Verse 10: “Haran”: Rebekah was also from Haran.
Verse 11: “a certain place”: Literally the place. [NJBC]
Verse 11: “under his head”: NJBC notes that the Hebrew can also mean against his head: perhaps as a minor form of protection.
Verse 12: “ladder”: NJBC is adamant that a stairway or ramp is intended, not a ladder. Ziggurats had stairways or ramps.
Verse 12: “angels”: The Hebrew mal’ak literally means messengers. The notion is one of sons of God, members of the heavenly court. A group (community) of angels is also found in 32:1-2; they are with Jacob as he approaches Esau, seeking reconciliation. [NJBC]
Verse 13: “beside him”: The Hebrew can also mean over or over against. [FoxMoses]
Verse 17: “afraid”: i.e. full of awe. [NOAB]
Verse 17: “gate of heaven”: To ancient people, a place where God (or gods) came down to meet people. [NOAB]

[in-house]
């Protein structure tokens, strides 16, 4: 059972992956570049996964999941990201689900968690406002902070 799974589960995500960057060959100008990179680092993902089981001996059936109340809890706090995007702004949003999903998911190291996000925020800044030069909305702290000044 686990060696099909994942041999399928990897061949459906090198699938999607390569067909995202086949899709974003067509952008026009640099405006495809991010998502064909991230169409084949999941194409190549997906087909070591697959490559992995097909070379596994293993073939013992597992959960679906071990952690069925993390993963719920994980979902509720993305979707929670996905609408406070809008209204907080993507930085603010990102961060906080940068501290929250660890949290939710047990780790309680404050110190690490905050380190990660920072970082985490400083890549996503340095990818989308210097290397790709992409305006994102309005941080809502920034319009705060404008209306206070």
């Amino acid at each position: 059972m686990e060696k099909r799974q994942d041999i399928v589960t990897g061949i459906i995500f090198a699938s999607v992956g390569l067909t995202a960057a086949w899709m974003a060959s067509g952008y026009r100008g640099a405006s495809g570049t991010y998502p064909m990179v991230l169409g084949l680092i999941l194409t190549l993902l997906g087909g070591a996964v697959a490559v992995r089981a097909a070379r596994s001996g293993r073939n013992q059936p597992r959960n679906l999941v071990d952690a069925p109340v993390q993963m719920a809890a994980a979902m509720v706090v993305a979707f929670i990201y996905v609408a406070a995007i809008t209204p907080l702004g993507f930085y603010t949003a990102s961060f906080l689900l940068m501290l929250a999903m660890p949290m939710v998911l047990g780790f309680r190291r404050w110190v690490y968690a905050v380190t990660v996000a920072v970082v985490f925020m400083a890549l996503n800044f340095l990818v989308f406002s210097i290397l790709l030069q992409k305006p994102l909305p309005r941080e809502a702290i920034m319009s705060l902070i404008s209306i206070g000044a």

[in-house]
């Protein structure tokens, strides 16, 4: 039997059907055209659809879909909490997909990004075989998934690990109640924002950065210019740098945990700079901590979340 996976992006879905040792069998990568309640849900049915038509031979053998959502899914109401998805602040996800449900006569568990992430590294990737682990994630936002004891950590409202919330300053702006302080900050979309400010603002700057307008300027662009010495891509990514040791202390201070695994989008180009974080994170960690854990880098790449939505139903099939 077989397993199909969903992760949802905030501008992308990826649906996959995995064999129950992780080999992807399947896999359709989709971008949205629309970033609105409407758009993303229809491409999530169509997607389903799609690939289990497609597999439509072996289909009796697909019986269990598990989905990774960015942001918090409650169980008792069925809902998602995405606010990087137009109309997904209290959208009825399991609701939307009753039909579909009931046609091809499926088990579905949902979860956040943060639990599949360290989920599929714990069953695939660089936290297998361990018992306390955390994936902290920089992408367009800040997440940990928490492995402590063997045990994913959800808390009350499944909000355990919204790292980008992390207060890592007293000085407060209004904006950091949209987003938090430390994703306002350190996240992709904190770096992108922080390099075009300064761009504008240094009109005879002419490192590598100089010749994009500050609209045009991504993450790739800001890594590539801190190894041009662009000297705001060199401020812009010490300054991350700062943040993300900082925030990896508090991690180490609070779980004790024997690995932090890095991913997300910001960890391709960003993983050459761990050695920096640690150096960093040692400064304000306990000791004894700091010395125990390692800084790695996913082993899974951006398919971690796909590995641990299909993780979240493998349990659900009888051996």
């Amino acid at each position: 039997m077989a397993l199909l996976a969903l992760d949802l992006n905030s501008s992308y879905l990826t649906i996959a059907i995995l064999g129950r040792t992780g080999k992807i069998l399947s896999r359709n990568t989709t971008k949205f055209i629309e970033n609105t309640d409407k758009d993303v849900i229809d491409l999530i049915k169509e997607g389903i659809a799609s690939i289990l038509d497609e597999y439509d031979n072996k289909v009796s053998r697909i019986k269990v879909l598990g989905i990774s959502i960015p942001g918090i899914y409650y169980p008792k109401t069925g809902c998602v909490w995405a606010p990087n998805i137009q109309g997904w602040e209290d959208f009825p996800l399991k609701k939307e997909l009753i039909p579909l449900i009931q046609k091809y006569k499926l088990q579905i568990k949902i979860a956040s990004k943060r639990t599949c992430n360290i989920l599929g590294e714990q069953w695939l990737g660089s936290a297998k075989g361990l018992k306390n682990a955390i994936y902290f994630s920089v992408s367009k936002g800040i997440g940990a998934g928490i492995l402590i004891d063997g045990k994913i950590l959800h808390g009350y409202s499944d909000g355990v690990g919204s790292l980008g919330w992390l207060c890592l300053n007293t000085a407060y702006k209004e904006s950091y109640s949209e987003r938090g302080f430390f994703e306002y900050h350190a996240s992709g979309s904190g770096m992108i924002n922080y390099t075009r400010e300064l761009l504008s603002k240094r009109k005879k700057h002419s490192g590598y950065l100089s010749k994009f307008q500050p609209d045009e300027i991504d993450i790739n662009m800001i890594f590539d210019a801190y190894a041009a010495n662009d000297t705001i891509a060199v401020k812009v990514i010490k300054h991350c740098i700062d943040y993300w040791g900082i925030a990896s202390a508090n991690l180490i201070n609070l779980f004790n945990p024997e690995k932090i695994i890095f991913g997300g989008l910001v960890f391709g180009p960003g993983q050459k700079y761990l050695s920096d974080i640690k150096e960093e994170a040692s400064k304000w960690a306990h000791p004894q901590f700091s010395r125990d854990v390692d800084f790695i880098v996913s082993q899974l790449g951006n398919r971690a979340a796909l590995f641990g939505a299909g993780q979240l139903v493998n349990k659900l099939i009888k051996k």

Verse 18: That Jacob sets up a “pillar” is surprising, given that later (when the story was edited) pillars were associated with pagan religions – although Joshua erected a pillar to mark where the Israelites accepted a covenant (see Joshua 24:26). In other religions, they were often seen as sexual symbols of union with gods. In later Israelite religion, they were prohibited probably because they were a drawing card to Canaanite religion: see Exodus 23:24; Deuteronomy 7:5; Leviticus 26:1. Hosea and Micah denounced them: see Hosea 3:4 and Micah 5:13. [NOAB] [NJBC]
Verse 19: “Bethel”: Bethel later became a town, but at this point it was unsettled.
Verse 21: Israel’s ancestors enjoyed a personal relationship with God. Here Jacob, the direct father of Israel, accepts such a relationship. [NOAB]